That ‘91-’92 two hour block of afternoon television: Ducktails, Chip ‘n Dale Rescue Rangers, TailSpin, and Darkwing Duck, may have been the peak of civilization. History will be the judge, I guess.
Ub Iwerks is a fascinating character in the history of animation and with Walt Disney Studios. Co-creator of Mickey and inventor of the xerox style of animation would be enough, but the personal drama with Walt makes the story more human, tragic, and interesting. Plus he built his own version of the MultiPlane camera out of car parts and scrap metal?!
The Walt Disney Family Museum has a biography and overview of Ub’s contributions to the company.
Ub Iwerks was a man of many talents. He was a prolific animator and a brilliant technical mind. He was Walt’s Swiss Army knife, a man who was to Walt whatever he needed him to be. He was as necessary to the beginning of Walt’s career as he was to the end. He left The Walt Disney Studios at a critical juncture to pursue his own career, but eventually found his way back to the company he had once animated into success to engineer it to new heights.
Kind of a lot glossed over in that “left…at a critical juncture…eventually found his way back”
Creative differences with Walt wore on Ub and when offered the chance for artistic freedom and financial backing to run his own animation studio in 1930, he took it. Unbeknownst to Ub, this deal was through Pat Powers, one of the co-founders of Universal Pictures who had a complicated relationship (to say the least) with The Walt Disney Studios. Powers distributed and provided sound equipment for Disney’s cartoons starting with the seminal Steamboat Willie, but soon after, Walt and Roy became suspicious of his business practices and hired their first company attorney, Gunther Lessing, to protect themselves and satisfy their remaining obligations to him.
Where Powers was the saving grace for Mickey Mouse and The Walt Disney Studios in 1928, by the next year he was in the middle of a legal quarrel with Walt over box office receipts, and then the following year, he had signed away Walt’s best friend and animator and ceded the right to distribute Walt’s cartoons to his company’s parent distributor, Columbia Pictures. Upon learning of his new employer, Ub went through Roy to explain to Walt that he did not mean to take a job from Powers, and had he known who he would be working for, “he would never have gone into this.”
So heartbreak for Walt who at the time was still trying to build a utopian studio. But not much on how Iwerks eventually ended up back at the studio. We get to see his name in the credits once again for Make Mine Music, which is a fun surprise if you’re following along in chronological order. Here’s what Neal Gabler has to say about the reunion:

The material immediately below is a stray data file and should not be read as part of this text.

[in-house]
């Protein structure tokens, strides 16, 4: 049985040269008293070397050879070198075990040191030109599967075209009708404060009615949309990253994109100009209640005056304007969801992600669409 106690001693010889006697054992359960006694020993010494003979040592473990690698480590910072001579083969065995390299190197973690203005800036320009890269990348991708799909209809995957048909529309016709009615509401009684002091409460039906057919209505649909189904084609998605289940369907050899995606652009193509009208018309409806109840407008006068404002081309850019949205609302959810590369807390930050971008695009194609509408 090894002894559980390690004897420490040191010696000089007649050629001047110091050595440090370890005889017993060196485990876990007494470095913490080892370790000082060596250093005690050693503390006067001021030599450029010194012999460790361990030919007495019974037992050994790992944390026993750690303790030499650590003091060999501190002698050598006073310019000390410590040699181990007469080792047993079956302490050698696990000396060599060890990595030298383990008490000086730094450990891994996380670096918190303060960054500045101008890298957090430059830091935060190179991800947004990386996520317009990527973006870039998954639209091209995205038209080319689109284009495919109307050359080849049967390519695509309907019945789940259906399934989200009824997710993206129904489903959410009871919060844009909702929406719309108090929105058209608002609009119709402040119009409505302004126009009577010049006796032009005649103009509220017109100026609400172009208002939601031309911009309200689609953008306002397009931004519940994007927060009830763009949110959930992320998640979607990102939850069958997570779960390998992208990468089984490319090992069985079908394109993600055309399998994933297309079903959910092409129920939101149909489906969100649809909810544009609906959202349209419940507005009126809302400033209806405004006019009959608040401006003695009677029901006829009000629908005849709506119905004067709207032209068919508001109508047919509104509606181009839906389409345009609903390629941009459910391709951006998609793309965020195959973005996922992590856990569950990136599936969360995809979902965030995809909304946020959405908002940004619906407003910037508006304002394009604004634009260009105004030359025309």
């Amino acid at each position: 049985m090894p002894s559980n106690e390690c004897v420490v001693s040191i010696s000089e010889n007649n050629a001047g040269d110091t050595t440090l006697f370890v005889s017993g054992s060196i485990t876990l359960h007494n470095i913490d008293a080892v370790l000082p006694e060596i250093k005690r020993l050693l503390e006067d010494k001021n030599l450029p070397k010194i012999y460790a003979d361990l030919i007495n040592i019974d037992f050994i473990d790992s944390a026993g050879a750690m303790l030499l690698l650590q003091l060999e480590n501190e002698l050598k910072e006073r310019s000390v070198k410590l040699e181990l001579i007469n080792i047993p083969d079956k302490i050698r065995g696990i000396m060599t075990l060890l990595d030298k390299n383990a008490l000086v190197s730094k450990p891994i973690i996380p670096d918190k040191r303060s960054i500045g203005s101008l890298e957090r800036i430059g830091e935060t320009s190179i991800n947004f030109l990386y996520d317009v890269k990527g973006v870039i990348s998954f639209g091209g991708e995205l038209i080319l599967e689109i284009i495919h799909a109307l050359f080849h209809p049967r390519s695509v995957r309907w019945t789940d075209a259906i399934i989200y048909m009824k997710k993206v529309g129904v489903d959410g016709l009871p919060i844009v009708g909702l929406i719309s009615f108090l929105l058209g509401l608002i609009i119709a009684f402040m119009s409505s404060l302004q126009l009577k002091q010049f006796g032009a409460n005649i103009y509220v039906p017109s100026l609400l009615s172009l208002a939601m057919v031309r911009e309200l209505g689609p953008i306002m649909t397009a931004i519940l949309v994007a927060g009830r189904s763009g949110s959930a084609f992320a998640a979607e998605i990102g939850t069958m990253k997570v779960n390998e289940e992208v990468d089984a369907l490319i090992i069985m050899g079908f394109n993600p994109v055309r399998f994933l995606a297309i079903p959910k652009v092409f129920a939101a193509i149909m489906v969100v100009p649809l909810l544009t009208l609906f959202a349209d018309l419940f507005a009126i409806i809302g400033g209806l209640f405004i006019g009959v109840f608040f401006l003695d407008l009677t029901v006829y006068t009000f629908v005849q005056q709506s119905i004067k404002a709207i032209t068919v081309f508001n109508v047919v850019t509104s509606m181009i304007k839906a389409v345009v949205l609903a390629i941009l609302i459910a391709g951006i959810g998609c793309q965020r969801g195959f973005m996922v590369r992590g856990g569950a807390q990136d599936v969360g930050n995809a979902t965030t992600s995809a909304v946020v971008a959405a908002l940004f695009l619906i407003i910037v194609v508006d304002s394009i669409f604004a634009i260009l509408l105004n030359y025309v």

Perhaps the most dramatic demonstration of his regard for the ghosts of his past was his treatment of the man who had committed what was, in Walt’s mind, one of the worst betrayals: his old partner, Ub Iwerks. After leaving the studio abruptly in 1930, lured by the blandishments of Pat Powers, Iwerks had fallen on hard times. His own studio had failed, forcing him to subcontract with Warner Bros. and then Columbia, but these arrangements were ultimately terminated too. “He was one of the first—if not the first—to give his characters depth and roundness,” animator Chuck Jones explained. “But he didn’t have any story capacity, and I don’t think he knew very much about humor; he wasn’t a funny man at all.” In 1940 he was teaching animation at a local vocational school and had gotten up the nerve to write Walt that July about the possibility of opening a school of his own, presumably to help train Disney animators. Walt referred the letter to Vern Caldwell in personnel, who dismissed the suggestion. Meanwhile Ben Sharpsteen, hearing about Iwerks’s plight, phoned him, said that starting a school would be “belittling,” and offered him a job checking animation, which Iwerks gratefully accepted. Sharpsteen was obviously trying to broker a rapprochement between Iwerks and Walt, and when he told Walt that he had asked Iwerks back, Walt said it was Sharpsteen’s prerogative to hire whomever he liked. But on August 9 Walt and Iwerks had lunch at the studio, over which, as Iwerks later told it, Walt asked him what he really wanted to do there. Iwerks, always more interested in technology than animation, said he answered, “Prowl around.” Overlooking their past dispute, Walt assigned him to help develop a new optical camera for special effects, illustrating both Walt’s commitment to anything that would help his studio regardless of his personal feelings and his attachment to his old colleagues now that he presided over an increasingly impersonal bureaucracy.
And “prowl around” he certainly did. Here’s a summary from Michael Ruocco at Cartoon Brew:
When Ub rejoined the Disney studio in 1940, Walt Disney gave his old partner free reign to do as he wished. With Disney’s resources, Ub developed special effects techniques for animation, live-action films and Disney’s theme parks, much of which is still in use today. He helped develop the sodium vapor process for live-action/animation combination and traveling mattes, which he won an Oscar for in 1965 after utilizing it in Mary Poppins. He adapted the Xerox process for animation, which eliminated the tedious task of hand inking every cel. For Disneyland, Ub designed and developed concepts for many of the park’s attractions, including the illusions in The Haunted Mansion and the animatronics for attractions like Great Moments with Mr. Lincoln and Pirates of the Caribbean. Disney even loaned him out to Alfred Hitchcock to help with the effects needed to create flocks of attacking birds in The Birds.
And Iwerks desert years weren’t a total bust either. His failed studio was a bit of a Forest Gump of the animation world :
Many animators got their start at Ub’s studio in the early 1930s, including UPA co-founder Steve Bosustow and Warner Bros. director Chuck Jones. Manga and anime pioneer Osama Tezuka was also greatly influenced and inspired by Ub’s work.
If like me, you became interested in the flâneur after Michial mentioned it here is a rambling post titled Baudelaire, Benjamin and the Birth of the Flâneur from The Psychogeographic Review. I didn't know anything about Flâneur, and so this seemed as good an introduction as any. As Michial pointed out in the episode, there is something more than just being cheerful and lazy in the hobo, or the flâneur- there is a spiritual quality they are pursuing.